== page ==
When tragedy strikes, and a suspicious fire needs to be investigated, these are the officers sniffing out the crime.

"The dog's nose is so much more sensitive than laboratory equipment so we utilize that uniqueness of the dog as an investigative tool," said David Klitsch, president of the Pennsylvania Association of Arson Investigators.

And like any first responder, training is key.

"We're looking for something that somebody may have committed a crime and we need to make sure they're going to be at the top of their game everyday," said Trent Zulick, lieutenant of the City of Reading Fire Marshal's Office.

On Thursday, K-9 teams from Reading, Harrisburg, Philadelphia, and as far as Allegheny County, were given the rare chance to sharpen their noses inside the former Lehigh Elementary School, which will soon be demolished.

"It is very unique in that many times acquired structures are not available," said Klitsch.

The Pennsylvania Association of Arson Investigators used the former classrooms and burnt up furniture to create mock fire scenes.

"It's pretty realistic for what these dogs are going to experience when they go to a fire scene," said Dennis Woodring, committee chair for the PAAI Ignitable Liquid K-9 Group.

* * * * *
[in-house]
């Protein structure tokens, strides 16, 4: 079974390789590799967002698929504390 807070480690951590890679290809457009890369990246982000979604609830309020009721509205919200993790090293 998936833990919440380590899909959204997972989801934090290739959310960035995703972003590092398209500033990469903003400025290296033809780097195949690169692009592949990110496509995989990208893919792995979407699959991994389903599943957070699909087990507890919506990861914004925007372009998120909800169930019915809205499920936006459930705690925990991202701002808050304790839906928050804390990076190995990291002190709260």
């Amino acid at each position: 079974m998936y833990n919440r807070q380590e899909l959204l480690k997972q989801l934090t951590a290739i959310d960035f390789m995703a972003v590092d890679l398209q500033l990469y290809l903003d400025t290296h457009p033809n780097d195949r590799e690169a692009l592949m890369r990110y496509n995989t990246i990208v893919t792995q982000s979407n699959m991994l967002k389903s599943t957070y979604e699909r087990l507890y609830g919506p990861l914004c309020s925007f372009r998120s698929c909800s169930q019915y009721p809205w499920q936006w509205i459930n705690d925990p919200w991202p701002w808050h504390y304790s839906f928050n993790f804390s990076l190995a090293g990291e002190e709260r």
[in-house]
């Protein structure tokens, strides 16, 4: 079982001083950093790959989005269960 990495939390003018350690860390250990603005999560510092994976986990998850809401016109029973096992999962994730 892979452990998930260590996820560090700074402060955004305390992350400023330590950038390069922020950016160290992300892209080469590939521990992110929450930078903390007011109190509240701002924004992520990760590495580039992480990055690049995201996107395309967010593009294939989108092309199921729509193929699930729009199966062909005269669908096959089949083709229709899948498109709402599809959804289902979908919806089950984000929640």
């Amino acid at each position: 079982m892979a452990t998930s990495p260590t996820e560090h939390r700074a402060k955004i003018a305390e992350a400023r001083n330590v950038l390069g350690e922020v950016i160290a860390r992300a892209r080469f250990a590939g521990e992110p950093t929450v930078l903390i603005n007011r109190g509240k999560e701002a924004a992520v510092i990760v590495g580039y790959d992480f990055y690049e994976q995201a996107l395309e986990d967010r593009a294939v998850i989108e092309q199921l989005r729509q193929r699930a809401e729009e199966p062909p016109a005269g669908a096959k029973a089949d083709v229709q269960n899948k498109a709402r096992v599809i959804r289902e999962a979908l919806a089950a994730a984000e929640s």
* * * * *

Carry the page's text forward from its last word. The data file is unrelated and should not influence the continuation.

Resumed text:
They're all trained to distinguish a variety of materials, and sniff out ignitable liquids.

"Gasoline, kerosene, lighter fluid, charcoal lighter fluid," said Woodring.

When the pups pick up on a scent, they sit to alert their handler, who then feed them as a reward.

"Every day we have to train our dogs. They're all on a food reward program so that's how they get fed every day," said Zulick.

The group says it's appreciative of the Northampton Area School District allowing them to use the building, which members say is the perfect size for this kind of operation.

"It's a great opportunity because it doesn't happen very often," said Zulick.

The old Lehigh Elementary is set to be demolished over the next few weeks.